Girls in modest one-piece swimsuits, a 1930s Buick and a wooden longboard - it was a scene reminiscent of the original 1938 opening of the North Beach Bathers' Pavilion.
Wollongong Lord Mayor Gordon Bradbery even got into the spirit of things, donning a straw boater for his visit to the pavilion yesterday, ahead of its official reopening tomorrow.
Cr Bradbery said he expected hundreds of residents to join in the community celebration planned to mark the completion of the extensive restoration project.
Heritage tours, longboard and sand modelling competitions,and a march-past by Surf Life Saving Illawarra members will be among the activities running throughout the day.
There will also be performances by the Circus WOW Bathing Belles, the Arcadian Minstrels and the City of Wollongong Brass Band as well as photography and vintage car displays.
The official proceedings will start at 11am and will finish with Cr Bradbery and Cunningham MP Sharon Bird unveiling a commemorative plaque.
"The event will mark the return of the building to the community and its restoration is something they will be very proud of," Cr Bradbery said.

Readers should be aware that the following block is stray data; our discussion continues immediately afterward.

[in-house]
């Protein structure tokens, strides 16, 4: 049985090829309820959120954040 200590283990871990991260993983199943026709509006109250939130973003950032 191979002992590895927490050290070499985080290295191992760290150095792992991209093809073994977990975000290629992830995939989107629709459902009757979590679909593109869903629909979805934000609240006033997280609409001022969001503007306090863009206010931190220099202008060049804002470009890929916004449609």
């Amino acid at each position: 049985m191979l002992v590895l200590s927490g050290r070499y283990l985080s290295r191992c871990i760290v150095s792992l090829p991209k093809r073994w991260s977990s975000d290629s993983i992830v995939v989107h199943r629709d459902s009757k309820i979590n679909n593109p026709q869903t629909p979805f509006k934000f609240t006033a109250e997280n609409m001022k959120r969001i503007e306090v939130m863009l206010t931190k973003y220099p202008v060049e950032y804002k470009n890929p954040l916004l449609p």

"The building has been restored to represent the era in which it was built, although some of its functions have changed to cater for modern-day needs.
"On the day we will be trying to recapture the era in which the pavilion was built and we're sure everyone will enjoy that trip back in time."
The pavilion was closed in March 2011 for an estimated $13.9 million refurbishment. The building's brickwork has been cleaned, repaired and repointed, there are new toilets and showers, and a new cafe.
Extensive work has also been carried out as part of Wollongong City Council's Blue Mile project, including a new pedestrian promenade, retaining walls and landscaping.
"It's now far more accessible, attractive and user-friendly and I think the city's residents - and visitors - will really enjoy rediscovering this grand old building and its surrounds," Cr Bradbery said.
Cr Bradbery encouraged people to take part in tomorrow's heritage tours to learn more about the history of the building.
"The land was donated to Wollongong City Council and they built the pavilion and promenade at a cost of £7000 - which was a sizeable investment in 1938.
"It's been a special part of community life ever since."